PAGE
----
By the time the next Resident Evil arrives, we’ll hopefully be playing on next-gen successors to the Xbox 360 and PlayStation 3 (and please, Nintendo, a comparably powerful Wii 2), which means Capcom will have extra horsepower to make use of. If the series’ track record is any sign of things to come, it’ll look fantastic — that’s a no brainer. But the extra processing power can be used in ways other than visual eye candy. I’d like to see destructible environments as well as burnable environments. Imagine if when you toss a grenade, when it explodes, the surrounding walls go with it. You’d have to be careful about where you use explosives, so that you don’t end up giving zombies in another room a way into the one you’re in. On the flipside, you could also use explosives to blow your way out of a sticky situation by turning a useless wall into an exit. Further, with Far Cry 2-style burnable environments, explosions would leave an aftermath of flames — perfect for cooking large groups of zombies.


A ruined metropolis setting, fast zombies, destructible environments — all these things are great and would likely make a pretty frightening experience. But more is needed to make Resident Evil a truly tense, riveting experience. It might not sound appealing, but a certain level of anxiousness is essential in the horror genre. The gameplay will need to be designed in a way that is focused on scaring you. It would be smart for Capcom to bring back some of the cheap scares that were so common in previous Resident Evil games. The next Resident Evil doesn’t need to be overflowing with them, but a few well-placed cheap scares are a good way to keep you on your toes. Never knowing when something might jump out at you creates an edgy atmosphere. Many gamers hate cheap scares, but they can be used tastefully.

The pacing of the game is also integral. I’m not opposed to having hordes of zombies on screen, but I don’t like the idea of turning Resident Evil into an action game. I think it should be rooted in the horror genre. So, as far as the Resident Evil 4 and 5 model goes, a couple of things have to change. Both titles gave you a lot of ammunition. More than enough to get the job done. The problem with this is that if you know you have plenty of ammo, that’s not exactly going to create a tense atmosphere. I propose that the next Resident Evil make ammo scarcer. Ideally, Capcom would use some kind of smart system that always ensures there’s enough ammo around so that you have enough to take on anything the game throws at you, but never so much that you feel totally safe.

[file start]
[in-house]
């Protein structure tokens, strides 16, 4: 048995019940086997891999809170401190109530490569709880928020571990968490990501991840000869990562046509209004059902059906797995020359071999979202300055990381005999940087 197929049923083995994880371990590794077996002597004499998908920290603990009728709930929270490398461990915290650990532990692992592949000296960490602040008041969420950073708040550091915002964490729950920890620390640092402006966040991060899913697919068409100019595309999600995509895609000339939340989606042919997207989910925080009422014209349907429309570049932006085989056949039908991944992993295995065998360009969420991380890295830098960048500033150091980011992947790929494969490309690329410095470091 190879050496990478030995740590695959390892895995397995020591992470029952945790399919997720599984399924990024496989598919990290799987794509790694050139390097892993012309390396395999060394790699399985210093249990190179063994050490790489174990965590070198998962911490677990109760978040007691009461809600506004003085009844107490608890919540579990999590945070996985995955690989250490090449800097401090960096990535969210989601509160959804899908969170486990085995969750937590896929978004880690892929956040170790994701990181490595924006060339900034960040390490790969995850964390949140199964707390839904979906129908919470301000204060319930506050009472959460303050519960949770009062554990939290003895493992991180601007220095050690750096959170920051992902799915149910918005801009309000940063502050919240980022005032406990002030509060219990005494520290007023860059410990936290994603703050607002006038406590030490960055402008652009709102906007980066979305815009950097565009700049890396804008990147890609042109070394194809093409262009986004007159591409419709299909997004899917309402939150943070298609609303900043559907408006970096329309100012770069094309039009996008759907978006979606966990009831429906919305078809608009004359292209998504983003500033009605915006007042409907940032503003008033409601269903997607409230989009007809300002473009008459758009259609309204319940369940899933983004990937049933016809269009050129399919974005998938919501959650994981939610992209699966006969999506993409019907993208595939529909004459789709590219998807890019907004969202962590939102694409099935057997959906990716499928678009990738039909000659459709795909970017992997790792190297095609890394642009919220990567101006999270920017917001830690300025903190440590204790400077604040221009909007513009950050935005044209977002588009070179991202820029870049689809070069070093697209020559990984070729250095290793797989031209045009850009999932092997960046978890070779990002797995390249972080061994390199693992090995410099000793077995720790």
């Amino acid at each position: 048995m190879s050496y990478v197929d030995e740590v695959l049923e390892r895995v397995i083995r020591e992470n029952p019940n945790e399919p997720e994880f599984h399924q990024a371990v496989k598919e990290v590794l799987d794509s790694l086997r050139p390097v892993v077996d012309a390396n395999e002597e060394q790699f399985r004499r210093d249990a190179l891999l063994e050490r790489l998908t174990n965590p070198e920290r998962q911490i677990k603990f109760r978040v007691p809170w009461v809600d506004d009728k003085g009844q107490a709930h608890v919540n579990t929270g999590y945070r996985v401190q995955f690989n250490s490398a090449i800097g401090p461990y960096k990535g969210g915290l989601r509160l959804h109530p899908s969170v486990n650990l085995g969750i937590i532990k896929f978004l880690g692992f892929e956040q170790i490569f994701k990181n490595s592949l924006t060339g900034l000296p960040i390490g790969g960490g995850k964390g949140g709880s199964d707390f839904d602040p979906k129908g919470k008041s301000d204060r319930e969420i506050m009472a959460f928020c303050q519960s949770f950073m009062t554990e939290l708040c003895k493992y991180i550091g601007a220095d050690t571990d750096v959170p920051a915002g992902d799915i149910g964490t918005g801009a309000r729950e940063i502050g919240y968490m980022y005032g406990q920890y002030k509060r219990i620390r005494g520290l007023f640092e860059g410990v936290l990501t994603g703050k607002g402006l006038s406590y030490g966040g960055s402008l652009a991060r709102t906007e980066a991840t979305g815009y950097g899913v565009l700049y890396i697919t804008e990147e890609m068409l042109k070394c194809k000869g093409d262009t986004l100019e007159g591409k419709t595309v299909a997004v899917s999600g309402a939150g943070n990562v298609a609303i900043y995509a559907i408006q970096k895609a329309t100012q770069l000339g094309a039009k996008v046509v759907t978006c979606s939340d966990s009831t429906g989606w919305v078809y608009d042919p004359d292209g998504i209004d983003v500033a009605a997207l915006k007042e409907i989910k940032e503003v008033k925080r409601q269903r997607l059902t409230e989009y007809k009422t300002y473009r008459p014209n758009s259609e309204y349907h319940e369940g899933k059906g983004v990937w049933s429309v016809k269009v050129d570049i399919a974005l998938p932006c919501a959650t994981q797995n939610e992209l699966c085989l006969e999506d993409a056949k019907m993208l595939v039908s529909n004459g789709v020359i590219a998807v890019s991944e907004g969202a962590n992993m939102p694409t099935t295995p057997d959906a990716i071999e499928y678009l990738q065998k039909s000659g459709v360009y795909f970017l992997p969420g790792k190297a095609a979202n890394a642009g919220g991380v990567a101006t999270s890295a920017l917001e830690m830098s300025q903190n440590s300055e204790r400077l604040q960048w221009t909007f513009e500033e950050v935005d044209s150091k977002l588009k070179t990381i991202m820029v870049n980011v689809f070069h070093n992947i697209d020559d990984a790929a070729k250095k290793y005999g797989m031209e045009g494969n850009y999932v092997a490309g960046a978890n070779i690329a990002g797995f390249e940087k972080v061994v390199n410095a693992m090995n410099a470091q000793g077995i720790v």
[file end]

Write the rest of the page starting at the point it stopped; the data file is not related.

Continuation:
One other change that would help create tension would be to get rid of the weapon upgrade mechanic. Instead, have players discover new, more powerful weapons as they explore the game’s world. When you go to a menu screen to upgrade your gun, that’s just another reminder that you’re playing a video game, and the less Capcom takes you out of the game, the better. Also, by having you find new weapons as you progress, Capcom can remain in control of what weapons you have and when you get them. The more control a developer has over players, the easier it is to create the kinds of settings that instill fear. Despite popular belief, linear game design isn’t such a bad thing.

Finally, there’s the topic of co-op to consider. Resident Evil 5‘s co-op mode is the best part about the game; it’s the reason I played all the way through the title. But I don’t know if co-op and horror go together well. How can a game be scary if you have a friend with you? That feeling of isolation and loneliness – that you’re on your own, and no one’s going to save your sorry ass – is essential in creating the right atmosphere. Co-op kind of defeats it or at least diminishes it. I think it might be wise if the next Resident Evil sticks to just single-player.

When it comes to the next Resident Evil 5, Capcom has a lot of options to consider and several directions it could go. The most important thing, in my opinion, is that the publisher returns the series to its survival horror roots. It doesn’t have to be the most terrifying game of all time, but it should be frightening, at least. It’ll be disappointing if Resident Evil continues down this road of becoming just another action game. That’s not how Resident Evil began, and that’s not what it should become. Hopefully, Capcom’s reading this and taking this advice to heart. If so, I think the next Resident Evil will turn out just fine.

But of course I’d say that. These are, after all, my ideas.

Phillip Levin is a freelance video game journalist who has been writing about games for seven years. He lives in Southern California and writes for numerous publications.